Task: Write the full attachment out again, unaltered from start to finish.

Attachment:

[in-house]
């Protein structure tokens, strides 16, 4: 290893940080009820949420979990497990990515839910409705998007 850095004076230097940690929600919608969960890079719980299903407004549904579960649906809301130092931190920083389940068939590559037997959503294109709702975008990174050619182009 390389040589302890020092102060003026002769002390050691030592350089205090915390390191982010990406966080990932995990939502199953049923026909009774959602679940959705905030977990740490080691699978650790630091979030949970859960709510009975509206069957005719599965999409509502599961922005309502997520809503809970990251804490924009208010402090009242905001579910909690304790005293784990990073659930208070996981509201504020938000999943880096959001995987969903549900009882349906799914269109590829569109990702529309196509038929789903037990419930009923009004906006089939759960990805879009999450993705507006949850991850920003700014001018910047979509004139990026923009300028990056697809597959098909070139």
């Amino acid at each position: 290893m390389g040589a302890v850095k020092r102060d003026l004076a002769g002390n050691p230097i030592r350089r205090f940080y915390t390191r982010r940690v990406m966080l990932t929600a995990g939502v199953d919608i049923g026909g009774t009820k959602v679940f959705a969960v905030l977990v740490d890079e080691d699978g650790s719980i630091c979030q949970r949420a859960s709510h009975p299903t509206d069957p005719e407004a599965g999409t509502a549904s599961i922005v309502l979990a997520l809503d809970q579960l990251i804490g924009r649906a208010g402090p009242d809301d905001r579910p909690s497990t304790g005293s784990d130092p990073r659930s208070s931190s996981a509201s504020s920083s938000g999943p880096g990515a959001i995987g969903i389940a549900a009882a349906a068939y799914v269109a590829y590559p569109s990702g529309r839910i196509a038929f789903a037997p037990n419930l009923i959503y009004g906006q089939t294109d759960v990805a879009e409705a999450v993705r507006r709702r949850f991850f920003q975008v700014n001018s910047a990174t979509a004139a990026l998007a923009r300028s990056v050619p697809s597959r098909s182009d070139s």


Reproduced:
[in-house]
């Protein structure tokens, strides 16, 4: 290893940080009820949420979990497990990515839910409705998007 850095004076230097940690929600919608969960890079719980299903407004549904579960649906809301130092931190920083389940068939590559037997959503294109709702975008990174050619182009 390389040589302890020092102060003026002769002390050691030592350089205090915390390191982010990406966080990932995990939502199953049923026909009774959602679940959705905030977990740490080691699978650790630091979030949970859960709510009975509206069957005719599965999409509502599961922005309502997520809503809970990251804490924009208010402090009242905001579910909690304790005293784990990073659930208070996981509201504020938000999943880096959001995987969903549900009882349906799914269109590829569109990702529309196509038929789903037990419930009923009004906006089939759960990805879009999450993705507006949850991850920003700014001018910047979509004139990026923009300028990056697809597959098909070139």
């Amino acid at each position: 290893m390389g040589a302890v850095k020092r102060d003026l004076a002769g002390n050691p230097i030592r350089r205090f940080y915390t390191r982010r940690v990406m966080l990932t929600a995990g939502v199953d919608i049923g026909g009774t009820k959602v679940f959705a969960v905030l977990v740490d890079e080691d699978g650790s719980i630091c979030q949970r949420a859960s709510h009975p299903t509206d069957p005719e407004a599965g999409t509502a549904s599961i922005v309502l979990a997520l809503d809970q579960l990251i804490g924009r649906a208010g402090p009242d809301d905001r579910p909690s497990t304790g005293s784990d130092p990073r659930s208070s931190s996981a509201s504020s920083s938000g999943p880096g990515a959001i995987g969903i389940a549900a009882a349906a068939y799914v269109a590829y590559p569109s990702g529309r839910i196509a038929f789903a037997p037990n419930l009923i959503y009004g906006q089939t294109d759960v990805a879009e409705a999450v993705r507006r709702r949850f991850f920003q975008v700014n001018s910047a990174t979509a004139a990026l998007a923009r300028s990056v050619p697809s597959r098909s182009d070139s």